Less than two months after reorganizing its menu boards to spotlight items with 400 or fewer calories, McDonald’s Corp. announced that beginning next week it will include calorie information for all items on in-store and drive-thru menus. In doing so, it gets a jump on a requirement in the Patient Protection and Affordable Care Act (aka ObamaCare), which mandates that restaurant chains with 20 or more locations provide such calorie information on menus.
Additionally, McDonald’s confirmed it is testing chicken McWraps, which BurgerBusiness.com reported on Aug. 8, and said that in 2013 it will offer an egg-white-only version of its iconic Egg Muffin, served on an English muffin with 8 grams of whole grain. The chain also intends to add more seasonal fruit and vegetable options, including blueberries and cucumbers, during peak growing seasons. More produce side dishes and more grilled-chicken items for children also are planned. [Click the menu below for a larger version]
The impact this change will have on eating habits and ordering behaviors won’t be apparent for several months. But a 2012 study by Chicago researcher Technomic finds the 67% of adults “who have been impacted by nutritional disclosure” say they sometimes change their order “to something more healthful” after seeing calorie/nutrition information. A smaller but still significant percentage (44%) says nutrition data sometimes results in their ordering a smaller portion, and 35% say they sometimes order fewer items.
While the National Restaurant Association was a major advocate for the federal menu-labeling law, some operators worried that menu boards would look cluttered and confusing with calorie counts added. In fact, the example of a new menu board provided by McDonald’s (above) does cram a huge amount of information onto the board. Will drive-thru times slow as diners sort through a novella-length menu?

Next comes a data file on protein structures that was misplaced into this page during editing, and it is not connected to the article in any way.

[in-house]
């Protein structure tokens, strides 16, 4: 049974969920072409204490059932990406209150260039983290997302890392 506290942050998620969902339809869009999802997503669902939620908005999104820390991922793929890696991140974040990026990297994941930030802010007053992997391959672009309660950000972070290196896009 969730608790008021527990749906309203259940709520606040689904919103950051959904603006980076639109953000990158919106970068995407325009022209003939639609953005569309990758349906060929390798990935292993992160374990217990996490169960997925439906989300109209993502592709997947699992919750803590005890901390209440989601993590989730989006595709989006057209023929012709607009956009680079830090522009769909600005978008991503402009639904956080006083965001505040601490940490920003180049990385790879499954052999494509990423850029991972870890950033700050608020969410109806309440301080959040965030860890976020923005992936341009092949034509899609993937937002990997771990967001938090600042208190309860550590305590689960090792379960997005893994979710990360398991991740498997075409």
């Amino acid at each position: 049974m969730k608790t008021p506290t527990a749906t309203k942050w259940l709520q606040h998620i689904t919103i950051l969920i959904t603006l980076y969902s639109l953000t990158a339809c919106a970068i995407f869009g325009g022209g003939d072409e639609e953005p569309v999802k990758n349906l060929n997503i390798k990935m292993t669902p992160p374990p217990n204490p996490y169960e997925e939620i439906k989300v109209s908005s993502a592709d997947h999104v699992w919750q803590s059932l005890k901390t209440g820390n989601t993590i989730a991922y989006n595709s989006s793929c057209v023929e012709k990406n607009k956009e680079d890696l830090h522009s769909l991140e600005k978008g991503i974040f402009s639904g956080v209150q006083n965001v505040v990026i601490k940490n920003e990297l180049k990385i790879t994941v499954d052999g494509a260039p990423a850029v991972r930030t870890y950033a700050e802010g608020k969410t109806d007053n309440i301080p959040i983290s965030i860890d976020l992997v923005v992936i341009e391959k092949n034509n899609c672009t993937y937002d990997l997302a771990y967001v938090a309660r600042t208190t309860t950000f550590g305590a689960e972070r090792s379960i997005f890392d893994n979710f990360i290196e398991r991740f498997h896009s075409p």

Technomic’s 2009 study of consumer reaction to the menu labeling that took effect in New York City in 2008 found that among the 14% of adults who said they opposed the law, a quarter (26%) of them said it was because menu boards were too cluttered.
But other Technomic research has found widespread consumer enthusiasm for calorie-count labeling, especially among young adults. Its May 2011 study found that 76% of consumers age 18 to 34 agree or strongly agree with menu-labeling legislation. Support levels remain strong though lower, among those age 35 to 44 (62%) and 45 to 64 (61%). Only among those 65 and older did less than a majority (48%) support labeling.
And while 43% of adults said having nutrition info on menus is important to their choice of a restaurant, such data is not the top determinant. Larger percentages cited availability of healthy portion sizes (59%), low-fat foods (51%), low-sodium foods (46%), low-calorie foods (46%) and low-in-sugar foods (44%) as more important.